Sen. Jeff Sessions (R-AL) listens to a question during confirmation hearings on Tuesday, January 10, 2017.

WASHINGTON, DC — The U.S. Senate voted 52 to 47 Wednesday to confirm Senator Jeff Sessions (R-AL) as Attorney General. Most Republicans voted for him; most Democrats voted against him.

The vote comes after two months of organized opposition as hundreds of organizations expressed concerns about Sessions’s record and racially-charged statements he has made in the past.

“Jeff Sessions and President Trump are stuck in the 1980s when it comes to drug policy, while most of the country knows by now that we need alternatives to the failed drug war,” said Bill Piper, senior director of national affairs for the Drug Policy Alliance. “If the Administration tries to roll back marijuana reform or to undermine criminal justice reform they will find themselves even less popular than they are now.”

Sessions has over a very long career consistently taken hardline positions in favor of mass incarceration instead of emphasizing treatment and recovery. As Attorney General of Alabama Sessions supported legislation that would have given mandatory death sentences to repeat drug sellers, including people who sold marijuana. He has criticized former Attorney General Eric Holder’s attempts to reduce the prison population, like when Holder encouraged U.S. Attorneys to use mandatory minimums only for high-level drug traffickers.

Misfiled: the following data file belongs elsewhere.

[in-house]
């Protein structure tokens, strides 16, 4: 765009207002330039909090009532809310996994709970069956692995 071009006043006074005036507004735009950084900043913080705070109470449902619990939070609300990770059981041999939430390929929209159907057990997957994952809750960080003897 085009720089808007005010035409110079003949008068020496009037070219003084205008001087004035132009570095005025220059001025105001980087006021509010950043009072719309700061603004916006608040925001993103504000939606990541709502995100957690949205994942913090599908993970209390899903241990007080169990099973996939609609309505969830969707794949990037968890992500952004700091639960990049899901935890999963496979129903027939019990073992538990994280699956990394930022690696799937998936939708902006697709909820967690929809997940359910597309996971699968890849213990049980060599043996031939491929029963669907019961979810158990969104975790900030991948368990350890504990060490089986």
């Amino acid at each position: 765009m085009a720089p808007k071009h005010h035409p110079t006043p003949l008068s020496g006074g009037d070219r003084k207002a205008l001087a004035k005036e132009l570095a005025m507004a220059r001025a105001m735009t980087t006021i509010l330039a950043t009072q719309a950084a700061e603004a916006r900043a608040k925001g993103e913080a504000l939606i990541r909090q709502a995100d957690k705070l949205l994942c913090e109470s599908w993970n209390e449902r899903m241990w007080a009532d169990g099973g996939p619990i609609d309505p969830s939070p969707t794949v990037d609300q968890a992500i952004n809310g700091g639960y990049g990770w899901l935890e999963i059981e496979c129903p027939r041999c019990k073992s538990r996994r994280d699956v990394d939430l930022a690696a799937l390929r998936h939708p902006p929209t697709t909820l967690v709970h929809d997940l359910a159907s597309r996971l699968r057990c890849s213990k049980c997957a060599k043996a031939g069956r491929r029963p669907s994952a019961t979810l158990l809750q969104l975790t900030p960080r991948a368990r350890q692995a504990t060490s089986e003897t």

During his confirmation hearing, Senator Sessions was somewhat coy in responding to questions from senators on whether he will respect federalism when it comes to states that have legalized marijuana for medical use, saying things like, “I won’t commit to never enforcing federal law.” He also would not commit to maintaining the “Cole memo”, DOJ guidance that essentially allows states to set their own marijuana policies as long as they adhere to certain federal standards.

The confirmation of Jeff Sessions as Attorney General is especially troubling given comments President Trump has made. Earlier Today President Trump told law enforcement officials that he is going to be “ruthless” in the war on drugs. In December Trump reportedly told Philippines President Rodrigo Duterte that he is waging the war on drugs “the right way.” Duterte’s government has engaged in extra-judicial killings in name of the drug war, more than 2,000 of their citizens have been killed.

News reports have said that the Trump Administration is working on an executive order to “fight crime”, especially in urban areas. It is not clear what the Trump plan will be, but during his presidential campaign he pledged to enact a national “stop-and-frisk” program. In January he threatened to “send in the Feds” to Chicago. He often talks about how the wall he wants to build on the Mexico border will stop the flow of drugs, but decades of evidence shows supply-side control fail.

Sessions and President Trump may personally want to escalate the failed war on drugs but they face a major obstacle – bipartisan support for drug policy reform. More than three-quarters of Americans recognize that the war on drugs has failed. Most support treatment instead of incarceration. A majority support legalizing marijuana like alcohol.

Dozens of states have reformed their marijuana laws, including many red states. In many cases marijuana reform received more votes than President Trump.  In Congress there is bipartisan support not only for letting states set their own medical marijuana policies but also for sentencing reform and asset forfeiture reform. Both major parties have embraced criminal justice reform in recent years, and there is little appetite for reversing course.